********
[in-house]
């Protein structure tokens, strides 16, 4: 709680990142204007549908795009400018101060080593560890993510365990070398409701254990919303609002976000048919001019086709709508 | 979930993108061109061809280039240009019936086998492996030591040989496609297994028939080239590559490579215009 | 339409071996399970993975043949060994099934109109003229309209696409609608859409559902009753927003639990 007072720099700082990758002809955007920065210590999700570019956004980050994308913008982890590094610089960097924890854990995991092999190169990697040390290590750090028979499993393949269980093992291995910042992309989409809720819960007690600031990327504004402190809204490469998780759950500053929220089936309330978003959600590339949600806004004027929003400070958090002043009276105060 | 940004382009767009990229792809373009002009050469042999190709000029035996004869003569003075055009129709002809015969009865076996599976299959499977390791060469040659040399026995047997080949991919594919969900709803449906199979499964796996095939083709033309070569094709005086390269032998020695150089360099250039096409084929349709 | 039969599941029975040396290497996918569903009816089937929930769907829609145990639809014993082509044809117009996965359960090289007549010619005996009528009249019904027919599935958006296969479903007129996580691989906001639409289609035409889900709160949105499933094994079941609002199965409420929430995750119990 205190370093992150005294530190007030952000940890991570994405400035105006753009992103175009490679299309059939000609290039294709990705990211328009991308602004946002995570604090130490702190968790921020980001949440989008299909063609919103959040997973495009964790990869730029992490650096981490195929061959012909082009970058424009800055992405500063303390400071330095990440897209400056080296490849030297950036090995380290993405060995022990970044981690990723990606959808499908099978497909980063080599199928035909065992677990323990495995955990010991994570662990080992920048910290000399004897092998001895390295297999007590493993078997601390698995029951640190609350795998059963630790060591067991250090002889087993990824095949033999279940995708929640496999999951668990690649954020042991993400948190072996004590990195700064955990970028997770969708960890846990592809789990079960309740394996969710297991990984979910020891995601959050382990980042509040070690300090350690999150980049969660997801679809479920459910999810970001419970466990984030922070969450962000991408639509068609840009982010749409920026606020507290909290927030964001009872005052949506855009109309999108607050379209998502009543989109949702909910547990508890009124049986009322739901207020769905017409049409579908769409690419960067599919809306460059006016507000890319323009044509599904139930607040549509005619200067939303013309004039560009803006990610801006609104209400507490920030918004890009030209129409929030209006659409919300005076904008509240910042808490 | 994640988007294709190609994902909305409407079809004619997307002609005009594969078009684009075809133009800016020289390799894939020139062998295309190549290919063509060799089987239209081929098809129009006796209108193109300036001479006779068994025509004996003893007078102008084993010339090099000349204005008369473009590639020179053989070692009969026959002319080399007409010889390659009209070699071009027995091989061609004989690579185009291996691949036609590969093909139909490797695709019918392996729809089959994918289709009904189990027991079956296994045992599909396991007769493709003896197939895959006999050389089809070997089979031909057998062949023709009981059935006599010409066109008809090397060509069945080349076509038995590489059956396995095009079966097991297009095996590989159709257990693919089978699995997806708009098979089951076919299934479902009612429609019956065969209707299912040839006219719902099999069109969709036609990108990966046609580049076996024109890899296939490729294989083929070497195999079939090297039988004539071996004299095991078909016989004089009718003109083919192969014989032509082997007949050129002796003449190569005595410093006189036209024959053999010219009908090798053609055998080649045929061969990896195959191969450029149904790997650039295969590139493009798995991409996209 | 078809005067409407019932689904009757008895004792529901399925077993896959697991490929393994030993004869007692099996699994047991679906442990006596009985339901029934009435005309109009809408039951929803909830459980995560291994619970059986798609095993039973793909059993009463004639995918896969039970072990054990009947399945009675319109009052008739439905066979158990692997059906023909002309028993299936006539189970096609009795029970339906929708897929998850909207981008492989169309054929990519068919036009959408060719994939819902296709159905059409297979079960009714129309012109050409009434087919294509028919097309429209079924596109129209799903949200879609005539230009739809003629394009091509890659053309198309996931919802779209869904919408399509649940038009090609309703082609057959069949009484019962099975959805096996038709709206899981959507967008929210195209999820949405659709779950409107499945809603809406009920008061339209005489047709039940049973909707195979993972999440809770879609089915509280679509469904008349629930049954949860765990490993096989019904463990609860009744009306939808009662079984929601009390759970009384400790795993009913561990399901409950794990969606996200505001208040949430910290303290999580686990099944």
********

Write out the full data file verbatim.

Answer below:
[in-house]
């Protein structure tokens, strides 16, 4: 709680990142204007549908795009400018101060080593560890993510365990070398409701254990919303609002976000048919001019086709709508 | 979930993108061109061809280039240009019936086998492996030591040989496609297994028939080239590559490579215009 | 339409071996399970993975043949060994099934109109003229309209696409609608859409559902009753927003639990 007072720099700082990758002809955007920065210590999700570019956004980050994308913008982890590094610089960097924890854990995991092999190169990697040390290590750090028979499993393949269980093992291995910042992309989409809720819960007690600031990327504004402190809204490469998780759950500053929220089936309330978003959600590339949600806004004027929003400070958090002043009276105060 | 940004382009767009990229792809373009002009050469042999190709000029035996004869003569003075055009129709002809015969009865076996599976299959499977390791060469040659040399026995047997080949991919594919969900709803449906199979499964796996095939083709033309070569094709005086390269032998020695150089360099250039096409084929349709 | 039969599941029975040396290497996918569903009816089937929930769907829609145990639809014993082509044809117009996965359960090289007549010619005996009528009249019904027919599935958006296969479903007129996580691989906001639409289609035409889900709160949105499933094994079941609002199965409420929430995750119990 205190370093992150005294530190007030952000940890991570994405400035105006753009992103175009490679299309059939000609290039294709990705990211328009991308602004946002995570604090130490702190968790921020980001949440989008299909063609919103959040997973495009964790990869730029992490650096981490195929061959012909082009970058424009800055992405500063303390400071330095990440897209400056080296490849030297950036090995380290993405060995022990970044981690990723990606959808499908099978497909980063080599199928035909065992677990323990495995955990010991994570662990080992920048910290000399004897092998001895390295297999007590493993078997601390698995029951640190609350795998059963630790060591067991250090002889087993990824095949033999279940995708929640496999999951668990690649954020042991993400948190072996004590990195700064955990970028997770969708960890846990592809789990079960309740394996969710297991990984979910020891995601959050382990980042509040070690300090350690999150980049969660997801679809479920459910999810970001419970466990984030922070969450962000991408639509068609840009982010749409920026606020507290909290927030964001009872005052949506855009109309999108607050379209998502009543989109949702909910547990508890009124049986009322739901207020769905017409049409579908769409690419960067599919809306460059006016507000890319323009044509599904139930607040549509005619200067939303013309004039560009803006990610801006609104209400507490920030918004890009030209129409929030209006659409919300005076904008509240910042808490 | 994640988007294709190609994902909305409407079809004619997307002609005009594969078009684009075809133009800016020289390799894939020139062998295309190549290919063509060799089987239209081929098809129009006796209108193109300036001479006779068994025509004996003893007078102008084993010339090099000349204005008369473009590639020179053989070692009969026959002319080399007409010889390659009209070699071009027995091989061609004989690579185009291996691949036609590969093909139909490797695709019918392996729809089959994918289709009904189990027991079956296994045992599909396991007769493709003896197939895959006999050389089809070997089979031909057998062949023709009981059935006599010409066109008809090397060509069945080349076509038995590489059956396995095009079966097991297009095996590989159709257990693919089978699995997806708009098979089951076919299934479902009612429609019956065969209707299912040839006219719902099999069109969709036609990108990966046609580049076996024109890899296939490729294989083929070497195999079939090297039988004539071996004299095991078909016989004089009718003109083919192969014989032509082997007949050129002796003449190569005595410093006189036209024959053999010219009908090798053609055998080649045929061969990896195959191969450029149904790997650039295969590139493009798995991409996209 | 078809005067409407019932689904009757008895004792529901399925077993896959697991490929393994030993004869007692099996699994047991679906442990006596009985339901029934009435005309109009809408039951929803909830459980995560291994619970059986798609095993039973793909059993009463004639995918896969039970072990054990009947399945009675319109009052008739439905066979158990692997059906023909002309028993299936006539189970096609009795029970339906929708897929998850909207981008492989169309054929990519068919036009959408060719994939819902296709159905059409297979079960009714129309012109050409009434087919294509028919097309429209079924596109129209799903949200879609005539230009739809003629394009091509890659053309198309996931919802779209869904919408399509649940038009090609309703082609057959069949009484019962099975959805096996038709709206899981959507967008929210195209999820949405659709779950409107499945809603809406009920008061339209005489047709039940049973909707195979993972999440809770879609089915509280679509469904008349629930049954949860765990490993096989019904463990609860009744009306939808009662079984929601009390759970009384400790795993009913561990399901409950794990969606996200505001208040949430910290303290999580686990099944």